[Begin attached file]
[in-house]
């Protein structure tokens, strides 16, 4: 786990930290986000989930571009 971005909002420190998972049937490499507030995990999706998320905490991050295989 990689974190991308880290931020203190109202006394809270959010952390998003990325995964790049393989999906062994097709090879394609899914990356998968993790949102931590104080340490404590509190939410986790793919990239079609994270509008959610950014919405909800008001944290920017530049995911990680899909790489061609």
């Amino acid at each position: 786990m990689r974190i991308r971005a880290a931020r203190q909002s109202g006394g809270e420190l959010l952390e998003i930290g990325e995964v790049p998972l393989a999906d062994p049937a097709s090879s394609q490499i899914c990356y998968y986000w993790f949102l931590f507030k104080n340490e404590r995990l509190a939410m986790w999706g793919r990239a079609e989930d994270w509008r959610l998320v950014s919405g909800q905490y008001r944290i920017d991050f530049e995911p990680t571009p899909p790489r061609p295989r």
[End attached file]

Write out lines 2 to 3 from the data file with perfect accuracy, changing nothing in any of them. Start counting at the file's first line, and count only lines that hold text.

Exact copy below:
């Protein structure tokens, strides 16, 4: 786990930290986000989930571009 971005909002420190998972049937490499507030995990999706998320905490991050295989 990689974190991308880290931020203190109202006394809270959010952390998003990325995964790049393989999906062994097709090879394609899914990356998968993790949102931590104080340490404590509190939410986790793919990239079609994270509008959610950014919405909800008001944290920017530049995911990680899909790489061609």
């Amino acid at each position: 786990m990689r974190i991308r971005a880290a931020r203190q909002s109202g006394g809270e420190l959010l952390e998003i930290g990325e995964v790049p998972l393989a999906d062994p049937a097709s090879s394609q490499i899914c990356y998968y986000w993790f949102l931590f507030k104080n340490e404590r995990l509190a939410m986790w999706g793919r990239a079609e989930d994270w509008r959610l998320v950014s919405g909800q905490y008001r944290i920017d991050f530049e995911p990680t571009p899909p790489r061609p295989r």